Malaria Spread by Global Warming

Malaria

If climate change deniers are still asking questions on how the phenomenon can affect or even kill us, they are now served with a hardly disputable answer coming from a new research which shows how the advancement of global warming can spread Malaria to areas normally unaffected.

The study, published on Science, was carried out by Menno Bouma, a professor at the London School of Hygiene and Tropical Medicine, together with colleagues from the University of Michigan. The researchers investigated the insurgence of the disease in Ethiopia and Colombia between 1990 and 2005.

In order to produce more accurate results, the scientists corrected their findings taking into account a number of factors that mitigates or facilitate the disease independently from climate.

The study yielded hard evidence that climate change influences the median altitude where the illness usually occurs. In fact, Malaria was found to crawl up at higher altitudes in the course of warmer years and descend to lower altitudes during cooler years.

According to Bouma, the implications of such results are quite serious and suggest that with the progressive advancement of global warming malaria will literally climb up mountains and spread to areas located at high altitudes where it was uncommon before.

Malaria is one the biggest killers in world, an infectious disease that affects between 200 and 300 million people a year, causing death for more than 600 thousands of them. The exact numbers are difficult to obtain as many of the victims live in developing countries where data collection is scarce or missing.

The disease is very common within the so-called “Malaria Belt,” a geographical area that includes some of the warmest tropical areas on the globe, where the Malaria parasites, known as Plasmodium, are passed to human beings by Anopheles mosquitos that usually prosper in warmer environments.

The change in Malaria’s areas of incidence makes the sickness more difficult to cure because the population living at higher altitudes in Ethiopia and Colombia is rarely infected and therefore far more vulnerable.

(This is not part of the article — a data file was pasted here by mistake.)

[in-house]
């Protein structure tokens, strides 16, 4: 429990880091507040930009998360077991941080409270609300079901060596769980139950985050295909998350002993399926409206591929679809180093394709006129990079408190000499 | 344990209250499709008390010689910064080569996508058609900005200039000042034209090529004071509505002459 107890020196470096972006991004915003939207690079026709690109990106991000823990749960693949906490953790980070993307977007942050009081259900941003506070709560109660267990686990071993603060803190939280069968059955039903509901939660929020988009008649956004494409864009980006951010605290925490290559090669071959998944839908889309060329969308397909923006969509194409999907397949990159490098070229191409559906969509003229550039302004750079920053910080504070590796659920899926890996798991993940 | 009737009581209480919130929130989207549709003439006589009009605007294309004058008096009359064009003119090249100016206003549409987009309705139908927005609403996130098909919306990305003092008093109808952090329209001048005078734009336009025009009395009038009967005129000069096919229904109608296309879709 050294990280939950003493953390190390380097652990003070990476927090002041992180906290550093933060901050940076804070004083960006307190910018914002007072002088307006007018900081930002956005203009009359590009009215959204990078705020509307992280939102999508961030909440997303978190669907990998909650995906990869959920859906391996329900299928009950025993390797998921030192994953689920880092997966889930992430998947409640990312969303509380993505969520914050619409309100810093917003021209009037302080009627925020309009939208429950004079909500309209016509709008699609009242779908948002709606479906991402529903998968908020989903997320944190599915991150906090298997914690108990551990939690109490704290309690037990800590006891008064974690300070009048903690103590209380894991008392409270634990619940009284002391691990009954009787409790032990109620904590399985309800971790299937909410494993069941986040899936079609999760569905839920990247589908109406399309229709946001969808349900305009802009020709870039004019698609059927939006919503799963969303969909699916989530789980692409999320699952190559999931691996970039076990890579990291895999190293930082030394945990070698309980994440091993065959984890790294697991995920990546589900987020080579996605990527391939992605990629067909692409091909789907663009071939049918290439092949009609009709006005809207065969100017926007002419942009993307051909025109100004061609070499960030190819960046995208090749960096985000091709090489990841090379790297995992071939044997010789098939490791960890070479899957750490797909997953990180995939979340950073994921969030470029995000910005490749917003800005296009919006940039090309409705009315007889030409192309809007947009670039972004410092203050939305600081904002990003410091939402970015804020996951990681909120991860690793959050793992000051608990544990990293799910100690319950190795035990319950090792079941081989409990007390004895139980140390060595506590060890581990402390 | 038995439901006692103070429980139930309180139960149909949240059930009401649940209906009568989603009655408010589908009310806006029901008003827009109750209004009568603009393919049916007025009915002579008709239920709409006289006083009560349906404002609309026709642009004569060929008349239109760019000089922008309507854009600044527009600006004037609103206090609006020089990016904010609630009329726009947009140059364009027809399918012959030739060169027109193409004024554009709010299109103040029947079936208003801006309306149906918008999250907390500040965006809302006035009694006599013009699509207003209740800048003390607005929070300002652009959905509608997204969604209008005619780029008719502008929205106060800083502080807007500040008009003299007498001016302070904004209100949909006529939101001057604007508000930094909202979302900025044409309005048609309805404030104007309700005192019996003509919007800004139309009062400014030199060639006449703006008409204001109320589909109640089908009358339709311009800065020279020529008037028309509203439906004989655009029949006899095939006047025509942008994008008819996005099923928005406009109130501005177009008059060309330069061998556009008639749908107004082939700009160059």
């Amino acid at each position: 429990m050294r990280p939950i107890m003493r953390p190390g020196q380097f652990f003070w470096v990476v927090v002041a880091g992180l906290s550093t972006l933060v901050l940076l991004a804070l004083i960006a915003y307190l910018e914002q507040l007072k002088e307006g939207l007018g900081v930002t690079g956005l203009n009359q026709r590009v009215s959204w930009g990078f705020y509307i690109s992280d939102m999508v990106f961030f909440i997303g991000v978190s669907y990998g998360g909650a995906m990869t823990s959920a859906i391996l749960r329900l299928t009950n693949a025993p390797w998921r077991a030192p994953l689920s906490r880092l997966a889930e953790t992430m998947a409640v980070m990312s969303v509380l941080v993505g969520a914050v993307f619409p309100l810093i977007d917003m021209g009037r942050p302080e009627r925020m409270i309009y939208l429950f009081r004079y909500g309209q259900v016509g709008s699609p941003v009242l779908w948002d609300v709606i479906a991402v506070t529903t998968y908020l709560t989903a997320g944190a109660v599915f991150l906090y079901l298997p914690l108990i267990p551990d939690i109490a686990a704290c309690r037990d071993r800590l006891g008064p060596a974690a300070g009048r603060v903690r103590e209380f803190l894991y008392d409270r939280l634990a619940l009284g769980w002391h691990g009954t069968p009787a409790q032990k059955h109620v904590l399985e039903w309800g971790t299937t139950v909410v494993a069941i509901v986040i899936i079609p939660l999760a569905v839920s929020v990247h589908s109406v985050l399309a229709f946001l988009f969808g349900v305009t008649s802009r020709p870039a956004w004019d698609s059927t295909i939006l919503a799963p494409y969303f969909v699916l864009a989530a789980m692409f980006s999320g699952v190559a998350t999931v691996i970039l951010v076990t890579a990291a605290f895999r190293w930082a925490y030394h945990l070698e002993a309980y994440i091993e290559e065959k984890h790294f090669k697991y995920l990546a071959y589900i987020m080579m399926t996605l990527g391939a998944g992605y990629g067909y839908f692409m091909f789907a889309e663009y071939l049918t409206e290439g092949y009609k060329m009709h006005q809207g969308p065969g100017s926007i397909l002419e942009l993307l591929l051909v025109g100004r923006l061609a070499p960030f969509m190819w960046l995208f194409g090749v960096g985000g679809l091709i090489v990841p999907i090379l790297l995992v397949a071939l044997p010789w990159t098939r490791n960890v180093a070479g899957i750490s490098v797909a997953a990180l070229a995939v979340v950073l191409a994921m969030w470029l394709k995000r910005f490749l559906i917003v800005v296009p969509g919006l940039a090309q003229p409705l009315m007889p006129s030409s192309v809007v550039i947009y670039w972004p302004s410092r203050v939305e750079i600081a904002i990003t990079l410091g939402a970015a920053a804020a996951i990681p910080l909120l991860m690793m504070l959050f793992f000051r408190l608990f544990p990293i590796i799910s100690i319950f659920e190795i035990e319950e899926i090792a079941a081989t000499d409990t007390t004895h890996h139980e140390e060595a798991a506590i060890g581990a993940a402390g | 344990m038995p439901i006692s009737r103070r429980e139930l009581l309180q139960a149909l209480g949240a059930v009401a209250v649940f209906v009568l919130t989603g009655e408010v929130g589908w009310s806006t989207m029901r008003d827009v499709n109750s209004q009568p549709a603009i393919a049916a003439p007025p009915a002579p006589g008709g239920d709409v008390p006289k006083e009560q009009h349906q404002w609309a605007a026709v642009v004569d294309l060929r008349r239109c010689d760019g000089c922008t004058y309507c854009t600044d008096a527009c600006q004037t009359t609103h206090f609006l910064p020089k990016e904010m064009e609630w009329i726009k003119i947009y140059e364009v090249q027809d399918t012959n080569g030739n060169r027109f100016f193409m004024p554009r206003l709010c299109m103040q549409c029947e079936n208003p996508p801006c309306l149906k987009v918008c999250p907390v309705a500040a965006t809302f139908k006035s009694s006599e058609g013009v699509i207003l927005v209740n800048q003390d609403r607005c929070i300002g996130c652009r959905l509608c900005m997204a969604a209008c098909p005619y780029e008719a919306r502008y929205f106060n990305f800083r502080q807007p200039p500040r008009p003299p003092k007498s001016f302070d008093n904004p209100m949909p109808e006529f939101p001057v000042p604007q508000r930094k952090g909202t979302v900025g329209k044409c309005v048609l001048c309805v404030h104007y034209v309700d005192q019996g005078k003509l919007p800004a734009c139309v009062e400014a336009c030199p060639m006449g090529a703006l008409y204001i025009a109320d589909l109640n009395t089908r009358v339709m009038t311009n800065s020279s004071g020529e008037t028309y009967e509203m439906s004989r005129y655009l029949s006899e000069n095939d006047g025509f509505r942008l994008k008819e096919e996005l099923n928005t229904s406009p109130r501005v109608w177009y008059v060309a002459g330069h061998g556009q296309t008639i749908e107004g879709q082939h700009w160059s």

Furthermore, many of the countries comprised within the Malaria Belt do not dispose of effective programs for fighting the disease and global warming will be for them just one of many other factors contributing to spread the deadly infection.

The Time points out that Malaria is “first and foremost of problem of development and poverty” that declines when those are addressed. Singapore is mentioned in the article as an example of a Malaria Belt country that has “virtually eradicated” the illness thanks to strict control methods.

The article also argues that in Africa the incidence of the sickness has fallen by 31 percent since 2000, thanks to the preventive measures put in place by organizations like the Gates Foundation.

However, there is one aspect of global warming that the article does not mention. The increasing warming of global climate will cause floods, draughts and other disasters linked to extreme weather conditions.

Many of these phenomena are already occurring in developing countries and are putting local governments and NGOs under financial pressure, reducing the amount of humanitarian aid that could be devolved to address new, unexpected challenges.

Unfortunately, the dangerous spread of Malaria is only one minor instance of how badly global warming can affect our lives and represents just one more entry in the long lists of reasons why its deniers would be better off getting a grip on reality and start acknowledging what is happening under their noses.

By Stefano Salustri

Sources:
Health 24
Time
Reuters

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